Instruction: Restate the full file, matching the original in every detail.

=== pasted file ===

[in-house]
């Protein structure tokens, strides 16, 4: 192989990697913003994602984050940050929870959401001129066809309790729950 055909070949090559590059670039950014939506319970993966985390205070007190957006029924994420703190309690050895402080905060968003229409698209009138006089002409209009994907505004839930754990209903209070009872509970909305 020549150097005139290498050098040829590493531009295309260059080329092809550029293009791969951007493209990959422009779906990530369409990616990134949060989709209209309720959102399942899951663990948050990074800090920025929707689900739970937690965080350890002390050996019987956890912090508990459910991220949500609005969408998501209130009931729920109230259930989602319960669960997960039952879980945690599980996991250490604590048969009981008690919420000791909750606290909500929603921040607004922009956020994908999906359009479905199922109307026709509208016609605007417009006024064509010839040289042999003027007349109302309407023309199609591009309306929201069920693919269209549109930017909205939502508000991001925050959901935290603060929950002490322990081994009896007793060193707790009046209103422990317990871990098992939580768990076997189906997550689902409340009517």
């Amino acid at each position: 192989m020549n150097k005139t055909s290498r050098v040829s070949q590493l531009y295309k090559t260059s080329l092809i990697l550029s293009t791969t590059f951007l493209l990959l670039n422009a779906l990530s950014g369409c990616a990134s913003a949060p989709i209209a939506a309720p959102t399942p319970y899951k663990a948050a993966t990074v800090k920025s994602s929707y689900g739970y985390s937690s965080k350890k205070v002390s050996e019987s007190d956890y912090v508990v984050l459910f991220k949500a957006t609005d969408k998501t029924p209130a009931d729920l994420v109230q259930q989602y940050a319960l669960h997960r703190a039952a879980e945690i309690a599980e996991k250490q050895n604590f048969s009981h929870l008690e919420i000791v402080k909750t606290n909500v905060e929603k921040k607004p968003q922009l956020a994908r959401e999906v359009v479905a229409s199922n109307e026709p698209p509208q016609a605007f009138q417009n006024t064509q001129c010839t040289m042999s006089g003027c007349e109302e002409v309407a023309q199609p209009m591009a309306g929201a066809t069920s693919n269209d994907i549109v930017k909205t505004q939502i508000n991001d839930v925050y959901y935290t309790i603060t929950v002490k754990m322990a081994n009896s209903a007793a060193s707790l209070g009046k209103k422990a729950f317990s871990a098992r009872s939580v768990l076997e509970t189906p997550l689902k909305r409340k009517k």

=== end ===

[in-house]
């Protein structure tokens, strides 16, 4: 192989990697913003994602984050940050929870959401001129066809309790729950 055909070949090559590059670039950014939506319970993966985390205070007190957006029924994420703190309690050895402080905060968003229409698209009138006089002409209009994907505004839930754990209903209070009872509970909305 020549150097005139290498050098040829590493531009295309260059080329092809550029293009791969951007493209990959422009779906990530369409990616990134949060989709209209309720959102399942899951663990948050990074800090920025929707689900739970937690965080350890002390050996019987956890912090508990459910991220949500609005969408998501209130009931729920109230259930989602319960669960997960039952879980945690599980996991250490604590048969009981008690919420000791909750606290909500929603921040607004922009956020994908999906359009479905199922109307026709509208016609605007417009006024064509010839040289042999003027007349109302309407023309199609591009309306929201069920693919269209549109930017909205939502508000991001925050959901935290603060929950002490322990081994009896007793060193707790009046209103422990317990871990098992939580768990076997189906997550689902409340009517």
């Amino acid at each position: 192989m020549n150097k005139t055909s290498r050098v040829s070949q590493l531009y295309k090559t260059s080329l092809i990697l550029s293009t791969t590059f951007l493209l990959l670039n422009a779906l990530s950014g369409c990616a990134s913003a949060p989709i209209a939506a309720p959102t399942p319970y899951k663990a948050a993966t990074v800090k920025s994602s929707y689900g739970y985390s937690s965080k350890k205070v002390s050996e019987s007190d956890y912090v508990v984050l459910f991220k949500a957006t609005d969408k998501t029924p209130a009931d729920l994420v109230q259930q989602y940050a319960l669960h997960r703190a039952a879980e945690i309690a599980e996991k250490q050895n604590f048969s009981h929870l008690e919420i000791v402080k909750t606290n909500v905060e929603k921040k607004p968003q922009l956020a994908r959401e999906v359009v479905a229409s199922n109307e026709p698209p509208q016609a605007f009138q417009n006024t064509q001129c010839t040289m042999s006089g003027c007349e109302e002409v309407a023309q199609p209009m591009a309306g929201a066809t069920s693919n269209d994907i549109v930017k909205t505004q939502i508000n991001d839930v925050y959901y935290t309790i603060t929950v002490k754990m322990a081994n009896s209903a007793a060193s707790l209070g009046k209103k422990a729950f317990s871990a098992r009872s939580v768990l076997e509970t189906p997550l689902k909305r409340k009517k």